Wisdom comes with age, goes the age-old saying. And Wisdom, the Laysan albatross, proves it. She is 70 years old, lives in the wild, and is full of surprises.
First tagged in 1956, Wisdom has since become very special to bird-lovers everywhere. Her long life has reshaped our knowledge of albatross and their behavior. Over the years, she has outlived mates and raised nearly 36 chicks.
On February 1, Wisdom and her current mate welcomed their newest chick at the world’s largest albatross colony in Midway Atoll, Hawaii.
Known for their unusually long wing-spans, albatross are primarily seabirds that spend a good part of their life gliding over the water.
While the main body of the albatross is quite compact, their wings can measure 3.5 meters or 11 feet from tip to tip, making them extraordinarily efficient while flying. In fact, albatross can cover long distances without flapping their wings even once. Not surprisingly, they need more energy to take off or land, and not for actually flying.
Most of their life is spent on the sea in search of food like fish, squid, crabs, and other creatures. They can follow ships for days together, feasting on waste thrown overboard. Many sailors consider them as good omens and watch out for them, almost like pets.
Albatross return to land only to breed and tend to prefer the same location every time. Typically, these birds mate for life and hatch one egg every year (or every few years). Both the male and the female take turns sitting on their nests, and caring for their chick once the egg hatches.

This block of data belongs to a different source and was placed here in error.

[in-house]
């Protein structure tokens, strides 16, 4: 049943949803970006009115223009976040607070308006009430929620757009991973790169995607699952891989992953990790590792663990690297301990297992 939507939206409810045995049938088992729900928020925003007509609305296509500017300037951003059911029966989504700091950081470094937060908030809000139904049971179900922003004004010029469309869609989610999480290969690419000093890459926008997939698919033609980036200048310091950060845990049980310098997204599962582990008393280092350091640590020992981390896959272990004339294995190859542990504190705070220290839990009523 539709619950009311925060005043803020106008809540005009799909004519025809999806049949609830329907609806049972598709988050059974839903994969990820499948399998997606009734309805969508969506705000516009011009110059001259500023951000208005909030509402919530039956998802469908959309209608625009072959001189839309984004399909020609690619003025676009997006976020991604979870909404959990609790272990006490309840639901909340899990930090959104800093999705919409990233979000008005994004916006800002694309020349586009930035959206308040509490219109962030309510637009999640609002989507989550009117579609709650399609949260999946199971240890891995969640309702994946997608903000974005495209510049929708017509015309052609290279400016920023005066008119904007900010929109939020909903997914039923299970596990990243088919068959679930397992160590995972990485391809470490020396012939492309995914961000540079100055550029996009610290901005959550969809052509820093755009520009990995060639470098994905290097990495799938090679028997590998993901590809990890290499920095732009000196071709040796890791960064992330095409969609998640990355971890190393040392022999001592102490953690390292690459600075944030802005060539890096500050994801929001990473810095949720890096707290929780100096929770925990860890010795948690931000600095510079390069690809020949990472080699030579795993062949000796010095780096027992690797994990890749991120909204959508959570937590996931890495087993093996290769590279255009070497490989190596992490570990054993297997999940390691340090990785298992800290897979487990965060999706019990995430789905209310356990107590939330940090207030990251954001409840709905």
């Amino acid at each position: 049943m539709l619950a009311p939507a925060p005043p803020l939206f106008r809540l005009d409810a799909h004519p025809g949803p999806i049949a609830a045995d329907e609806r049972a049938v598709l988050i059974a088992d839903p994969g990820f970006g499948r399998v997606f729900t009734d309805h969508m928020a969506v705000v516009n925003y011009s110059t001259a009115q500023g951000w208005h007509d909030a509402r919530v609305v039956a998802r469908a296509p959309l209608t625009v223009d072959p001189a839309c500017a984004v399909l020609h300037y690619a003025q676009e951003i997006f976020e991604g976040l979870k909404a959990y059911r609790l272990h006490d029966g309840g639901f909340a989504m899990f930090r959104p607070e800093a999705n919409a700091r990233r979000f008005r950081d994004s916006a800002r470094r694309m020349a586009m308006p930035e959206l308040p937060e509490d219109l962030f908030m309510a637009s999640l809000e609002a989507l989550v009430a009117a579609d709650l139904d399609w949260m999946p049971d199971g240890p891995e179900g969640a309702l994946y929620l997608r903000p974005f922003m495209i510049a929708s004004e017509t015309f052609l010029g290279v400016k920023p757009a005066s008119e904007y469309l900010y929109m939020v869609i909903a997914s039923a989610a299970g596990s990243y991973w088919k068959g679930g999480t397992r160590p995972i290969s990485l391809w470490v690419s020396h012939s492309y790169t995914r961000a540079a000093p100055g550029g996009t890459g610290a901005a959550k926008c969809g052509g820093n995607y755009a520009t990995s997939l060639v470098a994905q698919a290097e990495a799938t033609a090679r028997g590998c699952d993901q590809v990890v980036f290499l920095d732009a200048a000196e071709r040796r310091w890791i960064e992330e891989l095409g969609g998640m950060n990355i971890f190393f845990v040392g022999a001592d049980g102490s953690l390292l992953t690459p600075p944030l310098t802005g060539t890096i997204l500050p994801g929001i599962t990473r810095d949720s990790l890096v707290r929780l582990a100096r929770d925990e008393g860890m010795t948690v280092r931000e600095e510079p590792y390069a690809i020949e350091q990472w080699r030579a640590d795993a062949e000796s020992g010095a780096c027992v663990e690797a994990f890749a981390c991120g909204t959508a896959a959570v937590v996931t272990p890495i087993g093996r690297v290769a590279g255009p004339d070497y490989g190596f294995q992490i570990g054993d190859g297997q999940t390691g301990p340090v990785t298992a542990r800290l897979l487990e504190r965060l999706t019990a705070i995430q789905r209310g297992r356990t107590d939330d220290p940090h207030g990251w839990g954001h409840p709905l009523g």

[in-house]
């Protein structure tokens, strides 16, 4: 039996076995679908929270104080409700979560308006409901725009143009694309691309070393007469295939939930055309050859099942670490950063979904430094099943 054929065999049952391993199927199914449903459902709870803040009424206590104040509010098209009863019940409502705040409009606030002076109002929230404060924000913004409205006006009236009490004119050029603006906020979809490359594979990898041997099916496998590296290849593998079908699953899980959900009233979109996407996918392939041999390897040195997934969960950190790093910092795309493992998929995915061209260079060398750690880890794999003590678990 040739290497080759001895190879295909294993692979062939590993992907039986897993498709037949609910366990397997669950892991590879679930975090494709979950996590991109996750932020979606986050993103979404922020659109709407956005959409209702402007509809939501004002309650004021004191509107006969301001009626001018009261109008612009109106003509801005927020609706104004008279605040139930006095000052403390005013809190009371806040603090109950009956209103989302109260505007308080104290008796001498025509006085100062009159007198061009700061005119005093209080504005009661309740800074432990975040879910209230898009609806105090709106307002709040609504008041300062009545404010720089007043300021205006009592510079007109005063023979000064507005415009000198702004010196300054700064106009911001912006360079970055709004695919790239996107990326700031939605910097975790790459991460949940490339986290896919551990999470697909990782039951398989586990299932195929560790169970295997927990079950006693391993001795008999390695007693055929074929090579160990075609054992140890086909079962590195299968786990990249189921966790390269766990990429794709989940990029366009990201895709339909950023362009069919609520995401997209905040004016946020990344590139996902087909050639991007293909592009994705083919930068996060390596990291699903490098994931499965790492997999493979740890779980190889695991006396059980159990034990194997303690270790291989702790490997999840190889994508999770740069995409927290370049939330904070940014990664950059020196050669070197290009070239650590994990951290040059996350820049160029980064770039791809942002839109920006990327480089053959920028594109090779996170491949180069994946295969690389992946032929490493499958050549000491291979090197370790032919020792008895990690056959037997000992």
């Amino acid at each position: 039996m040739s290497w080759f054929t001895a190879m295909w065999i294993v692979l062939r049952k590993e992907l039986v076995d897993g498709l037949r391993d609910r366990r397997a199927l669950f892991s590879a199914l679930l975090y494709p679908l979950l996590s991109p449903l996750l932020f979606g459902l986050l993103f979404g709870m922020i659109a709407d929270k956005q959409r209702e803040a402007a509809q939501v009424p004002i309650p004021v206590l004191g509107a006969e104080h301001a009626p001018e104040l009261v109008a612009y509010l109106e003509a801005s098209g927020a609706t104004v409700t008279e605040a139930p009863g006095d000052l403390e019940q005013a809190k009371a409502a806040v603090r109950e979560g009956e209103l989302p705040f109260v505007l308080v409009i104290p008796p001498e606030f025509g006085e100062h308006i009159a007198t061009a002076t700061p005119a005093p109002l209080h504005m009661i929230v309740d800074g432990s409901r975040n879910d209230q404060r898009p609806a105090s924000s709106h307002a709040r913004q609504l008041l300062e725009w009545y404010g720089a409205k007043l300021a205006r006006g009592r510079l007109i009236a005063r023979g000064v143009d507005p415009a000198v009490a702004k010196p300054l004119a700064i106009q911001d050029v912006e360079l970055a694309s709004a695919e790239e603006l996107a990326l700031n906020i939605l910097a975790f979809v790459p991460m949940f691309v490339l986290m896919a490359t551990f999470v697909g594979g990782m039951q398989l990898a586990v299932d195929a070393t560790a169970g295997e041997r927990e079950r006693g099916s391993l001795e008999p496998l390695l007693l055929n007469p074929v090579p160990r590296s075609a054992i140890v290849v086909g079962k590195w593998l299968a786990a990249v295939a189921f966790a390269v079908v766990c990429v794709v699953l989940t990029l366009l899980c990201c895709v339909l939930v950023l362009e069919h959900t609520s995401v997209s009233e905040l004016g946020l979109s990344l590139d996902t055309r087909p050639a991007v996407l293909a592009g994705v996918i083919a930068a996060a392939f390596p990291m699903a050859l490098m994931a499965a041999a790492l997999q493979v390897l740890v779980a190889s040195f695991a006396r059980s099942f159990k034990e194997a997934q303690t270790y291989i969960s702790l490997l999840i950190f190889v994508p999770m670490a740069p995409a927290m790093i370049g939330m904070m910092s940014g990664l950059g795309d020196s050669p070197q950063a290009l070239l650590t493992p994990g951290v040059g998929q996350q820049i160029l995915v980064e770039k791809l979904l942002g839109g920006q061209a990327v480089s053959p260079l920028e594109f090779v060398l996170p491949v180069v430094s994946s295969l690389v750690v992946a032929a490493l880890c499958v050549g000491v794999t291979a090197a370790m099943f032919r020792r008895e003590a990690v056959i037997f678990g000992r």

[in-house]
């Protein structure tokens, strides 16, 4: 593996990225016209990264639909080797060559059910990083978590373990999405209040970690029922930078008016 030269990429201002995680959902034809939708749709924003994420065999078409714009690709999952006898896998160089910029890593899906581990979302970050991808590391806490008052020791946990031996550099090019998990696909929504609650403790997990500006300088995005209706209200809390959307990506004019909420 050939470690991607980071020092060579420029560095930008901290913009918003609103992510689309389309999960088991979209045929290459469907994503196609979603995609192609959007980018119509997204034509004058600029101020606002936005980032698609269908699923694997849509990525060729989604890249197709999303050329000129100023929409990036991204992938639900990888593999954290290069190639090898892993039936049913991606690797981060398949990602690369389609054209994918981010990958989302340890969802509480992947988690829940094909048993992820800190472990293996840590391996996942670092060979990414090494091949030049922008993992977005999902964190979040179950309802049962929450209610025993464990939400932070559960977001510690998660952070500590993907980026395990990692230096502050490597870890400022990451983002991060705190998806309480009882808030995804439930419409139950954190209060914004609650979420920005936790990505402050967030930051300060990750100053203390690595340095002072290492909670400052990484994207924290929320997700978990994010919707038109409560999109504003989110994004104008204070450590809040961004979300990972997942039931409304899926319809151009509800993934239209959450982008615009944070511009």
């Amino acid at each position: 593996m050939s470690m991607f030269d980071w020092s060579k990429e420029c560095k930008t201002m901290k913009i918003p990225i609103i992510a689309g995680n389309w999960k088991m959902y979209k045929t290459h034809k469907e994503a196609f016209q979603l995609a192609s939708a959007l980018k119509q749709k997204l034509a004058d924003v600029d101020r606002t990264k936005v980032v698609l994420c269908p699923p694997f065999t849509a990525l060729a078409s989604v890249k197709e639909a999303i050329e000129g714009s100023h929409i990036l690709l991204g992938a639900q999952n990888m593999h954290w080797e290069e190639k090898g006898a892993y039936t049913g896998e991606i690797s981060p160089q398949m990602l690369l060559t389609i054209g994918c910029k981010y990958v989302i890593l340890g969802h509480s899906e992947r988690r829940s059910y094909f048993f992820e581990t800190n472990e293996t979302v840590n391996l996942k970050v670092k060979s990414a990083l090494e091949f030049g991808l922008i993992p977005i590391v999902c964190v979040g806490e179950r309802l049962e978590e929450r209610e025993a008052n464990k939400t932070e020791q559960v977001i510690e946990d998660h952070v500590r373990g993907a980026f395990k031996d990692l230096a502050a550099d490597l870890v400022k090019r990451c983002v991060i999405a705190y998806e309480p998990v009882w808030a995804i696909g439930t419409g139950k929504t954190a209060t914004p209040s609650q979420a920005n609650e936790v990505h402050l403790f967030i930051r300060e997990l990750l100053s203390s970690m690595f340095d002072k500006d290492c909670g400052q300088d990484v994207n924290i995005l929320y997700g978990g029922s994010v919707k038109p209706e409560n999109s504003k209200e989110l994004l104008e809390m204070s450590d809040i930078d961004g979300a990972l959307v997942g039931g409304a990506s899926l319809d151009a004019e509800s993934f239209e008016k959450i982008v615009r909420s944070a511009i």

Wisdom is a Laysan albatross, a species found in the North Pacific Ocean. Many of these birds consider the Hawaiian archipelago their home and return to the northern atolls to breed.
In 1956, Dr.Chandler Robbins, a bird biologist, was busy tagging birds at Midway Atoll. Forty-six years later, in 2002, he spotted a bird with a familiar tag in the same region.
In 2006, volunteers gave this bird a new red band, Z333, as well as an apt name – Wisdom. Researchers believe that Wisdom has been coming back to the same region to nest for the last 60 years. Since albatross need to be five years old before they can lay eggs, they estimate Wisdom was at least five when first tagged in 1956. That makes her 70 years old or even more now!
Today, Wisdom is the oldest known wild bird in the world. She has forced scientists to re-evaluate the expected lifespans of albatross species. Her age is also a plus when it comes to experience in looking after new chicks. Her current mate has been named Akeakamai by conservationists
Bird lovers around the world have been delighted to see photographs of Wisdom and Akeakamai jointly caring for their baby!
Sources: BBC, Smithsonian, National Geographic, NPR